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Chord name

The feature ‘Chord name’, also known as reverse chord finder, shows a chord’s name for a given fingering. It is aware of optional notes (skeleton chords) in chords like the fifth in a C7.
Optionally it allows:

  • Slash chords
  • Inverse chords
  • Incomplete chords
  • Rootless chords

To get the chord name of a fingering, tap the corresponding fret for each string, or tap next to the nut for an open, resonant string. Tap on, or next to the nut for a muted string (not plucked) until a cross appears. It is important to mute unused strings to get the correct chord name.

You will see your chord notes below the fret diagram. smartChord identifies possible chord names according to your combination of notes. Often there is more than one possibility to name a chord, therefore you might be shown different chord names.

The default setting displays just one chord name, you may extend the list to all possible chord names by using the ‘+’ option. Reduce it again by using the ‘-‘ option.

Tapping on a chord gets you to the ‘Details‘ screen providing you with even more specific information and possible fingerings. smartChord always offers you the most popular chord name in the first place. The options ‘Slash’, ‘Inverse’ or ‘Incomplete’ might extend the list of naming chords.

  • Slash: means slash chords will be included in the determination of names (http://en.wikipedia.org/wiki/slash_chord)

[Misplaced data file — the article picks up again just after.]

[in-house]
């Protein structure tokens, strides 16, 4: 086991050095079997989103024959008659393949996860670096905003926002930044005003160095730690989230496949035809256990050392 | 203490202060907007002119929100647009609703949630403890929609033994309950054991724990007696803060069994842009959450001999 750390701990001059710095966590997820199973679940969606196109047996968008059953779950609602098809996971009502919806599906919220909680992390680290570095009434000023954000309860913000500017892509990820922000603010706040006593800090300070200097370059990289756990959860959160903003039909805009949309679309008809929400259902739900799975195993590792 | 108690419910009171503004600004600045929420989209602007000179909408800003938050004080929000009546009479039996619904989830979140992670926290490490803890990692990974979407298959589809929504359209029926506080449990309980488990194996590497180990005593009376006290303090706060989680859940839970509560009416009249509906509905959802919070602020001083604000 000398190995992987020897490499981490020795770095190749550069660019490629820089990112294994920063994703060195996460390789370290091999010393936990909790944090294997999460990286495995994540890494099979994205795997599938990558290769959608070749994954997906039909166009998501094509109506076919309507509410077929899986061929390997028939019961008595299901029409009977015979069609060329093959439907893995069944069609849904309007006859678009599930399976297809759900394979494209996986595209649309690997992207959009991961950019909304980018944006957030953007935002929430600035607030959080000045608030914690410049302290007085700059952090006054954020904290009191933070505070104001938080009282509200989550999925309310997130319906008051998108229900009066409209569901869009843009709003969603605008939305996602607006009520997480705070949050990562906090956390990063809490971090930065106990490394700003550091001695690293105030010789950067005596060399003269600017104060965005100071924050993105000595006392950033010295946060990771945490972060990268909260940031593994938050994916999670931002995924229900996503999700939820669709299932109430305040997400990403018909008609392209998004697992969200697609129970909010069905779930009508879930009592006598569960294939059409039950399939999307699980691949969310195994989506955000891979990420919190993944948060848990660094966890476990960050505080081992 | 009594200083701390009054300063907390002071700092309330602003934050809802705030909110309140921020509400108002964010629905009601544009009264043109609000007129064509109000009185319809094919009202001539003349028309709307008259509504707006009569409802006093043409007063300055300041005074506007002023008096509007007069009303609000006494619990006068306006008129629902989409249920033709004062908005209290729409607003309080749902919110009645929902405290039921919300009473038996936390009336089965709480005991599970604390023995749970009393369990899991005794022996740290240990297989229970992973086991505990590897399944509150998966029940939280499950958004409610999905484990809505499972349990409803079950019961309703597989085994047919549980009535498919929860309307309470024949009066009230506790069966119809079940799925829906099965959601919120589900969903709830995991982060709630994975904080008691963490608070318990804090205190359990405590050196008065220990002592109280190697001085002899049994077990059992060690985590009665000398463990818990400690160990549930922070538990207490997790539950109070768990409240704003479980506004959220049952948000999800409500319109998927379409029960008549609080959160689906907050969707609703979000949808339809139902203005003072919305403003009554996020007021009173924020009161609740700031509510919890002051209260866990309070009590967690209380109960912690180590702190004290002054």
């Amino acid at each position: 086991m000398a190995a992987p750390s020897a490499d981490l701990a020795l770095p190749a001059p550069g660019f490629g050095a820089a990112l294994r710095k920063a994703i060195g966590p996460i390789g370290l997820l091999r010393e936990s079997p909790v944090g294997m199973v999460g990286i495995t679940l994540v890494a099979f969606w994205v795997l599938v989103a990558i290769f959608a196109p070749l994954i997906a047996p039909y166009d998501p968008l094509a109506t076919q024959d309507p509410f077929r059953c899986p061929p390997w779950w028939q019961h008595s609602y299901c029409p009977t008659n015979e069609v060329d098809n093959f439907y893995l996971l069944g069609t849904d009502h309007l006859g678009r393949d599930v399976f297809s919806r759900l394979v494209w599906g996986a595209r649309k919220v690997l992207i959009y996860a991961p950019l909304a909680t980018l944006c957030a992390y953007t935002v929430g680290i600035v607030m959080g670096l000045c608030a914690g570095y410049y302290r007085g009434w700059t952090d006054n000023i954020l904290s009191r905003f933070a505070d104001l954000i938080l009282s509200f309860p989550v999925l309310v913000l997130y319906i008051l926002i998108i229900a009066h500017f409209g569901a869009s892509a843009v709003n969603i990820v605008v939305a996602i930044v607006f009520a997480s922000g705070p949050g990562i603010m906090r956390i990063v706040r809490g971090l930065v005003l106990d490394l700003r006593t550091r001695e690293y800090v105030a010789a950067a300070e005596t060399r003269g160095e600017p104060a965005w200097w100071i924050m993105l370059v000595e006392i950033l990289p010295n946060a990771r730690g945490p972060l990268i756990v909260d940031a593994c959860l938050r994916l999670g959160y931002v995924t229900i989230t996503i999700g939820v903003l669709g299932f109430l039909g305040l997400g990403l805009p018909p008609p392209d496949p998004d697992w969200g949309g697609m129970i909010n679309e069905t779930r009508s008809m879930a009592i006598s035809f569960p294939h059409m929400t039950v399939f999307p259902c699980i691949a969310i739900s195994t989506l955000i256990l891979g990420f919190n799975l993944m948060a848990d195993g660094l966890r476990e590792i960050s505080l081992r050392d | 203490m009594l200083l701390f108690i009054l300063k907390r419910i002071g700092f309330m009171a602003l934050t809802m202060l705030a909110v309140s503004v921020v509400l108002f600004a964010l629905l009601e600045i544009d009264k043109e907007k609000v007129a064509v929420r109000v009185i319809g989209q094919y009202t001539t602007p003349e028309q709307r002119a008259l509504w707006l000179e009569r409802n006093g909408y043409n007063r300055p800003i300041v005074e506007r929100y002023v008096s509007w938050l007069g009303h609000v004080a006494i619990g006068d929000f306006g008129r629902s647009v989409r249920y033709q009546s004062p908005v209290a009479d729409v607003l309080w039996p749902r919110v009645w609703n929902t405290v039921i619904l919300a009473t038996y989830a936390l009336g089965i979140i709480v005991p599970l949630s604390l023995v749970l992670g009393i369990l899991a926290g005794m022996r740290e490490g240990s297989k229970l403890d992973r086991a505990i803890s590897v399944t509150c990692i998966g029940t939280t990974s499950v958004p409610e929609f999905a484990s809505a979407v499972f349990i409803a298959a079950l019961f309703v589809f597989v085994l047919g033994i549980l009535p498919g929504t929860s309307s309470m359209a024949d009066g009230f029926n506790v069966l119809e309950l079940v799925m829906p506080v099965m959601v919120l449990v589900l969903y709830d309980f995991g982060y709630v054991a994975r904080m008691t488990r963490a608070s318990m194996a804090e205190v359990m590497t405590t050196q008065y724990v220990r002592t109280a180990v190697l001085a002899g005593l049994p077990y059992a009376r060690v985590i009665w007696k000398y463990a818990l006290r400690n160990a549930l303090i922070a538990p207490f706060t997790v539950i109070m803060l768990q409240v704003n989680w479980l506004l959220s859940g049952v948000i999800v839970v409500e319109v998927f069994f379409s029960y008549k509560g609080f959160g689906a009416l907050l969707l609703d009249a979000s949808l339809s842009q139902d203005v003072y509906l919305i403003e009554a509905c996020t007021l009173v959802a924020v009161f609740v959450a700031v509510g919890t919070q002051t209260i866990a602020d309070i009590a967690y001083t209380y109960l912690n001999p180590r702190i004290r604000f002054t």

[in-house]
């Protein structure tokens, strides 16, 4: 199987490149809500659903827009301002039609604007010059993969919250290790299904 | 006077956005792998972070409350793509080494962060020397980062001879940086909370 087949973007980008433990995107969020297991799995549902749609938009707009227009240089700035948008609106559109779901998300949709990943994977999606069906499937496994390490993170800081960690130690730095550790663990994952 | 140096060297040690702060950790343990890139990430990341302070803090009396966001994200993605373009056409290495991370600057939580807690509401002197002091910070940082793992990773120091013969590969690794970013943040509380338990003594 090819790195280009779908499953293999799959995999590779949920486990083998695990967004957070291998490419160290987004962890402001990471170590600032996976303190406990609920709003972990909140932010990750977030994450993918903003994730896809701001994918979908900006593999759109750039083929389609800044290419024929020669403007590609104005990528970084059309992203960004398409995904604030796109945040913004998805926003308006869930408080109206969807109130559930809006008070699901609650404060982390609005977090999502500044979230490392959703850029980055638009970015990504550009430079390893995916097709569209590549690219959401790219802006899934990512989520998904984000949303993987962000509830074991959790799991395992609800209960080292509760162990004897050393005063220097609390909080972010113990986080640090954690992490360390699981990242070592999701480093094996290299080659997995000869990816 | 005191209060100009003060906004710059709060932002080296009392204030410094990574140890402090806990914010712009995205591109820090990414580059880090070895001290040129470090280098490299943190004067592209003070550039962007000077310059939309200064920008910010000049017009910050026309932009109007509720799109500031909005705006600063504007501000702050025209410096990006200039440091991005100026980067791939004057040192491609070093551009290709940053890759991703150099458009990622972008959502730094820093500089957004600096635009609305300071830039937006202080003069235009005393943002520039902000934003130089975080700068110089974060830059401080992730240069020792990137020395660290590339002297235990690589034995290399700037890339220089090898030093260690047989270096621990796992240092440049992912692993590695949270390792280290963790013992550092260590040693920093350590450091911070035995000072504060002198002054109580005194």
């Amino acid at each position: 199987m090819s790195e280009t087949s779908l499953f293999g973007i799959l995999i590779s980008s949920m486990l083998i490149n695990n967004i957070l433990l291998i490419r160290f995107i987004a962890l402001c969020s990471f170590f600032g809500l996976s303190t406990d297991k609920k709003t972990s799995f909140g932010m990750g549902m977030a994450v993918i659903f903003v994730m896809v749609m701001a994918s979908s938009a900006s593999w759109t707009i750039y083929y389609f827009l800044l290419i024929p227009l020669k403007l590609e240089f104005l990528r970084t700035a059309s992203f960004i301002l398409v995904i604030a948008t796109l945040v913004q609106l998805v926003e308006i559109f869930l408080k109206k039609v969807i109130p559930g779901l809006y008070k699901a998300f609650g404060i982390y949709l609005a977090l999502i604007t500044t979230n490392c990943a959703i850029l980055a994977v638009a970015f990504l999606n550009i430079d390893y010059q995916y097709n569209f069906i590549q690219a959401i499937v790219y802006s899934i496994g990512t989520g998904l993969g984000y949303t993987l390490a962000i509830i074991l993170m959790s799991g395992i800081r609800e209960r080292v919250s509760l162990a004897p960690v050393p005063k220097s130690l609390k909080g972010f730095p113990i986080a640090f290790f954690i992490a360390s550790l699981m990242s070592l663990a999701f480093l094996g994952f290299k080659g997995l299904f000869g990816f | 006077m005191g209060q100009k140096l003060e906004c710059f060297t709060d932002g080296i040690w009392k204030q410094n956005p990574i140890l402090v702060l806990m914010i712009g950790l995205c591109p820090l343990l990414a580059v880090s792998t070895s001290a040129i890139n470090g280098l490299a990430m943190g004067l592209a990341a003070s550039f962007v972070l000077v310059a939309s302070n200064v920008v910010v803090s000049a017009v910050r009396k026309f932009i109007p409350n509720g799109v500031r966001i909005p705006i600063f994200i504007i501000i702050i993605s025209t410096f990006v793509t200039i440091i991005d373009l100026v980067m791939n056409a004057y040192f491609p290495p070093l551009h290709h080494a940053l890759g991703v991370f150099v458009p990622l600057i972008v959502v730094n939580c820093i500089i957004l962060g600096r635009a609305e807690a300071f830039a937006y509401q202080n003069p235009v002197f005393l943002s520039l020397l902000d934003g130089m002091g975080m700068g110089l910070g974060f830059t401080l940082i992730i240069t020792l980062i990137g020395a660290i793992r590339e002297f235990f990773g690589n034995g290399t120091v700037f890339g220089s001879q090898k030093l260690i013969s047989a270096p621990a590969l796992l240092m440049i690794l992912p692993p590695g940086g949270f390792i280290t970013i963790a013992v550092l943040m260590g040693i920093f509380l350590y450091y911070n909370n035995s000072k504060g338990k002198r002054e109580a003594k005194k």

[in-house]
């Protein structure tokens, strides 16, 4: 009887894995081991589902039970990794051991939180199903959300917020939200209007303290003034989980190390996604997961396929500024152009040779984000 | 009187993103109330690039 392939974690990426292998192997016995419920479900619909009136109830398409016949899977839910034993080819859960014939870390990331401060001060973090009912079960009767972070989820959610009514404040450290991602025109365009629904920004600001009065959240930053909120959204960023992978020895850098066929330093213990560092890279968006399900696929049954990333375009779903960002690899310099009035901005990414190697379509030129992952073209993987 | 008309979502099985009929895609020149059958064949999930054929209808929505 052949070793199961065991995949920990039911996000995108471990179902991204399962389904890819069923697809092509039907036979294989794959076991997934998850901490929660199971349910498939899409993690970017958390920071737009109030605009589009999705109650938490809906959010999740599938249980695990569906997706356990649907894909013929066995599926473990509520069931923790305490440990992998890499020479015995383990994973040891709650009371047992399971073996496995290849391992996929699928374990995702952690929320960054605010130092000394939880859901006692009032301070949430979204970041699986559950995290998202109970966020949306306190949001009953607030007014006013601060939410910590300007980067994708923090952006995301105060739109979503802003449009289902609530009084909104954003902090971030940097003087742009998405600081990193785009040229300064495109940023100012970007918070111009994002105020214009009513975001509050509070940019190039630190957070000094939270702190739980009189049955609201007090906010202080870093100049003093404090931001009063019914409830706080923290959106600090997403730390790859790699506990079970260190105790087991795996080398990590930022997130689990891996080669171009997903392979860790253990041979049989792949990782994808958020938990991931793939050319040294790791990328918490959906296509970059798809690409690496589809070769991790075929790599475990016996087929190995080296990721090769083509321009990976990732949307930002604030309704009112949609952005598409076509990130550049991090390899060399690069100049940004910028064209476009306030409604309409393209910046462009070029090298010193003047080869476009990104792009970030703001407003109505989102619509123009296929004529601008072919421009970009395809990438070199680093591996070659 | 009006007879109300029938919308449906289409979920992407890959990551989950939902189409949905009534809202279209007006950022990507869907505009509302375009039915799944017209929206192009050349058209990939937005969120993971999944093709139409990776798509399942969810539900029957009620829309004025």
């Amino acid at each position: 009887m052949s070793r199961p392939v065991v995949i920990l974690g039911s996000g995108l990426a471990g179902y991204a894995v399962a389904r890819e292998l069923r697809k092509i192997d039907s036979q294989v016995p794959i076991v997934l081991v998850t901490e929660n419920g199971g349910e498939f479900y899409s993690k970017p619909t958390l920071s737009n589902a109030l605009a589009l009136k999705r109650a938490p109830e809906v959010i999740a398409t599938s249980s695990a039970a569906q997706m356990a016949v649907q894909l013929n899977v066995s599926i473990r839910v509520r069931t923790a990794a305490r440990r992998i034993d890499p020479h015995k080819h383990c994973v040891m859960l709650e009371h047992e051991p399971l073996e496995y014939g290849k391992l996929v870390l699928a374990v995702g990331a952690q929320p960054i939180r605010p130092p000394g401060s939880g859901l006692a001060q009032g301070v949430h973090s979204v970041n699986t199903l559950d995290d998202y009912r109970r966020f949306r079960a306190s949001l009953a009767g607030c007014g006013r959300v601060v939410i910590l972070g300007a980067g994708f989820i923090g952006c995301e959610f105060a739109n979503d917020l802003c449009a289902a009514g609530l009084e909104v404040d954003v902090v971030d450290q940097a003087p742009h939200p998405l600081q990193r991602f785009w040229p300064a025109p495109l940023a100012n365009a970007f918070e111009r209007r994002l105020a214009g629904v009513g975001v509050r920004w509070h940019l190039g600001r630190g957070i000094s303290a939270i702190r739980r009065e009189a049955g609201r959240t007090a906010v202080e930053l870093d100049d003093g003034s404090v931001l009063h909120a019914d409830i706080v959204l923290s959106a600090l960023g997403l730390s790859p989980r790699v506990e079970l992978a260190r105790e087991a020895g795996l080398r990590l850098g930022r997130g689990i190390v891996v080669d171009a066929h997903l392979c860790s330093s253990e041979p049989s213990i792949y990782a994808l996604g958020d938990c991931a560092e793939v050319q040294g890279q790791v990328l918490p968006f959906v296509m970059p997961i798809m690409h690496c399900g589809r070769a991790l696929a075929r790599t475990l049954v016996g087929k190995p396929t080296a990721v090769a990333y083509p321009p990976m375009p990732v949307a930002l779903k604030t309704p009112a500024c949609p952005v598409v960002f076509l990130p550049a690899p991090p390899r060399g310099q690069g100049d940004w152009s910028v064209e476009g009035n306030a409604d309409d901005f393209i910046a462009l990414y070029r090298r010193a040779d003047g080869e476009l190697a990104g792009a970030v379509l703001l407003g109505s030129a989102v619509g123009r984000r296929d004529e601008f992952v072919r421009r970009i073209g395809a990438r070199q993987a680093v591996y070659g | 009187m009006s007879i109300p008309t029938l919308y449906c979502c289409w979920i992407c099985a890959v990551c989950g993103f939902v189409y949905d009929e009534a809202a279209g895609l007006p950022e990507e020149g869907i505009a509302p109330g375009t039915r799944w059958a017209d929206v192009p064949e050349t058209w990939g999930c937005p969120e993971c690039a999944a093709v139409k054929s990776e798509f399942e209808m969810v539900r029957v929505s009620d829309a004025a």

• Inverse: means chord inversions occur when you rearrange the notes of a chord, so the lowest note (the bass note) is a different chord tone than the root. Inversions provide variety in chord progressions and can create smoother voice leading between chords (http://en.wikipedia.org/wiki/inversion_(music))
  • Incomplete: refers to chords that do not contain all the essential tones or notes typically found in a full or “complete” chord. Incomplete chords are often used for specific musical purposes, such as creating tension, providing harmonic ambiguity, or simplifying complex chord progressions. The omission of certain chord tones can lead to a different sound or function within a musical context.
  • Rootless: chords are regarded as complete, even if the root note is dropped. The omission of the root note in rootless chords allows for more harmonic flexibility and can create smoother voice leading in jazz and other complex chord progressions.

Of course, you can also use a capo while naming chords.

Tap on a chord in the list, to get the chord’s notes and formula. Optional notes of a chord are marked in red.

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